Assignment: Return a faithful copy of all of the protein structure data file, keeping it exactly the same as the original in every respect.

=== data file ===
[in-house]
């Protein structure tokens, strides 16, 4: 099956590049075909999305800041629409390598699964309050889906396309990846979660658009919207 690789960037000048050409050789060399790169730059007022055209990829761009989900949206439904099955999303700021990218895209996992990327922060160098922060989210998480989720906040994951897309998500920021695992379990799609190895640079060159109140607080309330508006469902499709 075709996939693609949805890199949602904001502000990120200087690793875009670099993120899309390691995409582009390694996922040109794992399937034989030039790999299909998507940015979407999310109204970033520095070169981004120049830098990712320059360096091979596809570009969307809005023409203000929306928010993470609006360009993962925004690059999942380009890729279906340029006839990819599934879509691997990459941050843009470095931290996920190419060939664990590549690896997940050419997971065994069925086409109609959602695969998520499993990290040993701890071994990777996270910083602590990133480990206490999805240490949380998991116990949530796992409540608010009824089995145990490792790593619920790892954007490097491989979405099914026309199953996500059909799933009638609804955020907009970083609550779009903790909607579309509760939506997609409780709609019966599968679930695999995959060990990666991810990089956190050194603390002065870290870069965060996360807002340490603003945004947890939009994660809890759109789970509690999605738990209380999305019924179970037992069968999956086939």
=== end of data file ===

[in-house]
């Protein structure tokens, strides 16, 4: 099956590049075909999305800041629409390598699964309050889906396309990846979660658009919207 690789960037000048050409050789060399790169730059007022055209990829761009989900949206439904099955999303700021990218895209996992990327922060160098922060989210998480989720906040994951897309998500920021695992379990799609190895640079060159109140607080309330508006469902499709 075709996939693609949805890199949602904001502000990120200087690793875009670099993120899309390691995409582009390694996922040109794992399937034989030039790999299909998507940015979407999310109204970033520095070169981004120049830098990712320059360096091979596809570009969307809005023409203000929306928010993470609006360009993962925004690059999942380009890729279906340029006839990819599934879509691997990459941050843009470095931290996920190419060939664990590549690896997940050419997971065994069925086409109609959602695969998520499993990290040993701890071994990777996270910083602590990133480990206490999805240490949380998991116990949530796992409540608010009824089995145990490792790593619920790892954007490097491989979405099914026309199953996500059909799933009638609804955020907009970083609550779009903790909607579309509760939506997609409780709609019966599968679930695999995959060990990666991810990089956190050194603390002065870290870069965060996360807002340490603003945004947890939009994660809890759109789970509690999605738990209380999305019924179970037992069968999956086939």